Mathematics
Te Tari Pāngarau me te Tatauranga
Department of Mathematics & Statistics

Study Mathematics

The Department offers a wide selection of mathematics papers allowing for a major or a minor with speciality in algebra, calculus, methods or a mixture of all of these areas. Mathematics can be studied alone or in combination with other subjects to produce course structures that develop students’ skills in useful ways. Mathematics students are regarded highly by potential employers for their logical analytical training.

These sections outline the requirements for completing an ordinary or Honours degree in Mathematics. If you have any questions about mathematics papers or course structure, please contact the relevant Director of Studies.

  • A major in Mathematics
  • A minor in Mathematics
  • A double major in Maths and Stats
  • Honours in Mathematics

A Major in Mathematics

The Bachelor of Science (BSc) and Bachelor of Arts (BA) degrees in Mathematics are made up of 360 points and normally can be completed in three years. The 360 points must include 180 above 100-level, of which at least 72 will be in papers above 200-level. Each 3-year degree must also satisfy what is called a Major Subject Requirement. You can fulfil such a requirement in Mathematics for a BSc or BA as follows:

BSc or BA in Mathematics

  • 100-level: MATH 160, MATH 1701, and STAT 110 or 1152
  • 200-level: MATH 201, MATH 202, MATH 203
  • 300-level: 72 points of 300-level MATH papers

1 Advanced placement into MATH 170 will be allowed for suitably qualified students

2 Qualified students may substitute STAT261 for the 100-level STAT paper

A Minor in Mathematics

Minor in Mathematics

  • 100-level: MATH 160 and MATH 1701
  • 200-level: MATH 202 and MATH 203
  • 300-level: 18 points of 300-level MATH (i.e. one paper)

1Students with advanced placement into MATH 170 can substitute 18 COMO or MATH points (excluding MATH 151) for MATH 160

A Double Major in Mathematics and Statistics

To get a double major in a BSc or a BA, one must fulfil the requirements of each major. Some students can accomplish this in 3 years, but it generally takes longer.

Double Major in Mathematics and Statistics

  • 100-level: MATH 160 and MATH 170; STAT 110 or 115
  • 200-level: 54 points from 200-level MATH including MATH 201 and MATH 202; 54 points from 200-level STAT, including STAT 261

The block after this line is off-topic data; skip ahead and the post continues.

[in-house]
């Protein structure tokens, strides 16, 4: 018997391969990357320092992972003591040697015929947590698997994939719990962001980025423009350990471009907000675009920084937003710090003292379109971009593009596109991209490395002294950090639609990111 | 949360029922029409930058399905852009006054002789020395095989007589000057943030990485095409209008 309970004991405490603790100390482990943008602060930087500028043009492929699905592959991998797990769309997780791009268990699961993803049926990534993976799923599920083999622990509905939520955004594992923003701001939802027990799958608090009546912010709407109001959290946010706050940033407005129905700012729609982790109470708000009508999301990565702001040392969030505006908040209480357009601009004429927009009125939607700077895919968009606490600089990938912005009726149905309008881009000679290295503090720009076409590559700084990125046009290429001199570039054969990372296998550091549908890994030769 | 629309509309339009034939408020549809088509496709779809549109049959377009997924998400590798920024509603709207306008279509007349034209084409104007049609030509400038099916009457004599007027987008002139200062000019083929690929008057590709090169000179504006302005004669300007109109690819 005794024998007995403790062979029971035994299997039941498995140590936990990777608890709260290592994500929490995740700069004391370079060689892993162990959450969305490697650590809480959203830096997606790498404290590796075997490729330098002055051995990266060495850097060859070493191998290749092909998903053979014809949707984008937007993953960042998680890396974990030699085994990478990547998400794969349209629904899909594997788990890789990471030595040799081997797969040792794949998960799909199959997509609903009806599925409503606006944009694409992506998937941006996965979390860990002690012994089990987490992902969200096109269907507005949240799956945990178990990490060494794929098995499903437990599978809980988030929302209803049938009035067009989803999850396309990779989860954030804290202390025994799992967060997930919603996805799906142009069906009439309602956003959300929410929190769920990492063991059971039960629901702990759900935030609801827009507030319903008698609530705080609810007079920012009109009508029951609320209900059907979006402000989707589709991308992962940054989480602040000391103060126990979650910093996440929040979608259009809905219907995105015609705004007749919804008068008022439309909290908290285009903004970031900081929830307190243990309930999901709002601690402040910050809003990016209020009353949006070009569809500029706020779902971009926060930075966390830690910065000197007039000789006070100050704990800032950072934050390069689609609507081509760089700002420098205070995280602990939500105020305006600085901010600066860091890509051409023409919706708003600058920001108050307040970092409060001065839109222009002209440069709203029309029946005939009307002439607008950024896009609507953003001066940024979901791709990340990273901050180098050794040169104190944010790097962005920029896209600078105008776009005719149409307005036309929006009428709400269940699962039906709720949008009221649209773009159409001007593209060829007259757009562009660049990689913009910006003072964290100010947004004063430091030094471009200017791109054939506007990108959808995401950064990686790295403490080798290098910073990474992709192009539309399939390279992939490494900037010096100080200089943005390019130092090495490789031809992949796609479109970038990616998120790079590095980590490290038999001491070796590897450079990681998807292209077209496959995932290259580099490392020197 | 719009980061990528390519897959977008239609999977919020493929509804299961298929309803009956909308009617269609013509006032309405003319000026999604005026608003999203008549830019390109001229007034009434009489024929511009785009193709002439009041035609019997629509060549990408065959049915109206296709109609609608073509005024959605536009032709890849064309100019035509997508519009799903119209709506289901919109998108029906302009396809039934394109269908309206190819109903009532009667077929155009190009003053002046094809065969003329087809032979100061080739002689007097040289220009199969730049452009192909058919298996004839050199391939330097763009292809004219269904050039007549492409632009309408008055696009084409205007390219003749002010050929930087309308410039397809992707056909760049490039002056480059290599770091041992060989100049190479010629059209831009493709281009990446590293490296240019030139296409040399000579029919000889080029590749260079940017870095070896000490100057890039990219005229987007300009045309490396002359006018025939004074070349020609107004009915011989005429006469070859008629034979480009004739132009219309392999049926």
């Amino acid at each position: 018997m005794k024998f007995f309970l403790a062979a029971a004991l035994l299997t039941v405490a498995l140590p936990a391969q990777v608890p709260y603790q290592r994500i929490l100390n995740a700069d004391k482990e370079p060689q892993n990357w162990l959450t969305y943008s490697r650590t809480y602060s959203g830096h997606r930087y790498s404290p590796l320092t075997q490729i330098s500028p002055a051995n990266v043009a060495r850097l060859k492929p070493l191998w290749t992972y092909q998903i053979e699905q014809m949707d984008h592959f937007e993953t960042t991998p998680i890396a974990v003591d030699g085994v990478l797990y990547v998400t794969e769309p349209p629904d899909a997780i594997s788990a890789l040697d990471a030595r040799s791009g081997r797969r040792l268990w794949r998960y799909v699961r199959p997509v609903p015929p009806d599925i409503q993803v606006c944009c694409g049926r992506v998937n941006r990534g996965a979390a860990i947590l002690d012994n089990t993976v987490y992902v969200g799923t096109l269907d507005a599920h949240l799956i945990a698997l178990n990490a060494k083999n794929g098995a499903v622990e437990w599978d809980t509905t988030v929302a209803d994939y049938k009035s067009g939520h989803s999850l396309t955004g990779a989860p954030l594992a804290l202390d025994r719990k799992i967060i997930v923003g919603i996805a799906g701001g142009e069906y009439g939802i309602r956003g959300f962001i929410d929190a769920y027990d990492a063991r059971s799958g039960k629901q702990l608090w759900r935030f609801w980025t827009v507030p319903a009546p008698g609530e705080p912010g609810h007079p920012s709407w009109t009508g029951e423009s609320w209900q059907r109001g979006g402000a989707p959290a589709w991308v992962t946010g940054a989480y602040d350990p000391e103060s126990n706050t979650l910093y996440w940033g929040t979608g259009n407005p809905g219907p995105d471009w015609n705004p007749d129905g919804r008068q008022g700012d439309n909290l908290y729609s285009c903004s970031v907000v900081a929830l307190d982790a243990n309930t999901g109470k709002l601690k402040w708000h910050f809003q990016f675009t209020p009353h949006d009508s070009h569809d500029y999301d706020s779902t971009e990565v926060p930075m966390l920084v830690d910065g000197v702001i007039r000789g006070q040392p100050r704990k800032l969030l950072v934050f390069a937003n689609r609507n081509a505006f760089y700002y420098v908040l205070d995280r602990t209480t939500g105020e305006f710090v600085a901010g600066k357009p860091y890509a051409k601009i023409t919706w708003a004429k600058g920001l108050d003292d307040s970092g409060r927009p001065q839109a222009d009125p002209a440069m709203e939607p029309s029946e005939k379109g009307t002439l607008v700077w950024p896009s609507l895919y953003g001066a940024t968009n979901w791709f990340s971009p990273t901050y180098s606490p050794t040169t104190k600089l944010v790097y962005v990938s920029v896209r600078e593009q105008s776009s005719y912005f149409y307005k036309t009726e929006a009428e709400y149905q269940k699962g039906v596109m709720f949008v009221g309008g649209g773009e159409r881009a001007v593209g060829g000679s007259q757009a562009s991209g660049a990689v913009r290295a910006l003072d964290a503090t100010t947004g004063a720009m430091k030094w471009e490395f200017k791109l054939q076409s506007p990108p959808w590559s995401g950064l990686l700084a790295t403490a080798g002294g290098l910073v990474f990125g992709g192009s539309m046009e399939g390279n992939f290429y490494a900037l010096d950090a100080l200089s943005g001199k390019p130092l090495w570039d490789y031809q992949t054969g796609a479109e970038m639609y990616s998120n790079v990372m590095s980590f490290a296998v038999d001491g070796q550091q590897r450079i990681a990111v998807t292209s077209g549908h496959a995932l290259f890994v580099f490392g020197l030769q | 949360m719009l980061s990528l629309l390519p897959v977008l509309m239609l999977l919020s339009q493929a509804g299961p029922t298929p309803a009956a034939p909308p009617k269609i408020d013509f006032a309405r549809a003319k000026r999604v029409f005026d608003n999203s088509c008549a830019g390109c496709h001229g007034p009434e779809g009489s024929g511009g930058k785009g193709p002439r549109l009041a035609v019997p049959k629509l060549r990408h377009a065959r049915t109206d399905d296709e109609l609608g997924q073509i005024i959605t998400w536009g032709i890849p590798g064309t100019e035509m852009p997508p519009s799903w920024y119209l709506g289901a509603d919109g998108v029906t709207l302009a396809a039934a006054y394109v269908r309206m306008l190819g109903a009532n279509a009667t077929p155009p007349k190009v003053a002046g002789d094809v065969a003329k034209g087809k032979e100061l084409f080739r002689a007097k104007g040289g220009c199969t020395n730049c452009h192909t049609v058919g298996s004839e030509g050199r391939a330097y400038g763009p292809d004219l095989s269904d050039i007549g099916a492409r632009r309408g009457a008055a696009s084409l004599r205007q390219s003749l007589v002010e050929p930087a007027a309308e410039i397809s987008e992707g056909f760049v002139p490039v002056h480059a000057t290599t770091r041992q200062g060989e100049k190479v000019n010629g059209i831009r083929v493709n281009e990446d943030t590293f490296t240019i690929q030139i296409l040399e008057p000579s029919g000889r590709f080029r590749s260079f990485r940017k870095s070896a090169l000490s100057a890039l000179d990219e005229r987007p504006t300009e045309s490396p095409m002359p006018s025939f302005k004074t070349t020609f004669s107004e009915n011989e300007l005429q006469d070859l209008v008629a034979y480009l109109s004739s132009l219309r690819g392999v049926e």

• 300-level: 72 points from 300-level MATH; 72 points from 300-level STAT, including STAT 362

Honours in Mathematics

There are two other degrees you can obtain: a Bachelor of Science with Honours, BSc(Hons), and a Bachelor of Arts with Honours, BA(Hons). Each of these is a one-year add-on to the ordinary three-year BA or BSc, and will be awarded as a separate degree. Requirements for these are as follows:

BSc(Hons) or BA(Hons) in Mathematics

Prerequisites: A BSc or BA with a major in mathematics including at least five 300-level papers, and an average grade of B+ for the appropriate 300-level papers.

Honours year: Students take four 20-point 400-level papers, and the 40-point full-year project paper MATH490. Students may be permitted to take one of these papers in another discipline. In Mathematics, each 20-point paper consists of two modules.

Assessment of papers and calculation of final grade

Each module will give a mark out of 100. These will be combined in pairs by the examination committee, to give a mark out of 100 for each paper.

The final honours mark is the average of the marks for the various papers, with the best 3 having a weighting of 1, the 4th a weighting of 0.5, and the project a weighting of 2.

The class of honours is determined by your final grade as follows:

First class80% – 100%
Second class (Division I)70% – 79%
Second class (Division II) 60% – 69%
Third class50% – 59%

The Project — MATH 490

You should discuss possible topics with lecturers and with the honours director of studies, well before the start of Semester 1. Ideally you should know your supervisor(s) and your topic by the start of Semester. The written report should be submitted by the end of the lecturing period in Semester 2.

The length and nature of the written report vary widely, depending on the area of study, the nature of the project, and on the subject matter. (All of this is taken into consideration by the examiners.) You should plan your report carefully in consultation with your supervisor: it can take longer than you might think to do the actual writing. You are also welcome to talk to the honours coordinator at any stage.

Combined Honours

Students who wish to take Combined Honours should consult advisers in the relevant subjects at an early stage, so that an appropriate three-year degree can be planned. (This will probably require more than the standard twenty 18-point papers.) Double Honours is no longer available, though students who are qualified for admission in two subjects will be able to gain separate Honours degrees in those subjects.

See the Honours page

 

See also: